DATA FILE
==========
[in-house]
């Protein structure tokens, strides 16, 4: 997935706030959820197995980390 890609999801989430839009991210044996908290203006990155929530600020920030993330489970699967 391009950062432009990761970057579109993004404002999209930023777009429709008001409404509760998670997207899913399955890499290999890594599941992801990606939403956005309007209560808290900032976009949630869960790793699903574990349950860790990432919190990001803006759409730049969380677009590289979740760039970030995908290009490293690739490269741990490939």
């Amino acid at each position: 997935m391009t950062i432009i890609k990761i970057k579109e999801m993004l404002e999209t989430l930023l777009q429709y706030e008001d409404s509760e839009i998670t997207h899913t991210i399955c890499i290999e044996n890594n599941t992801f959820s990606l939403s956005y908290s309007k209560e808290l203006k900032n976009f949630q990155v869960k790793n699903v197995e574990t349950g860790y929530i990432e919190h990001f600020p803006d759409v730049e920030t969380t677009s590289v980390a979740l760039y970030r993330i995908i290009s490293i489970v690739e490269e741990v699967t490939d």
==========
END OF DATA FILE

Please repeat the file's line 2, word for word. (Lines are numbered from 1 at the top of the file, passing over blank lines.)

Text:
């Protein structure tokens, strides 16, 4: 997935706030959820197995980390 890609999801989430839009991210044996908290203006990155929530600020920030993330489970699967 391009950062432009990761970057579109993004404002999209930023777009429709008001409404509760998670997207899913399955890499290999890594599941992801990606939403956005309007209560808290900032976009949630869960790793699903574990349950860790990432919190990001803006759409730049969380677009590289979740760039970030995908290009490293690739490269741990490939």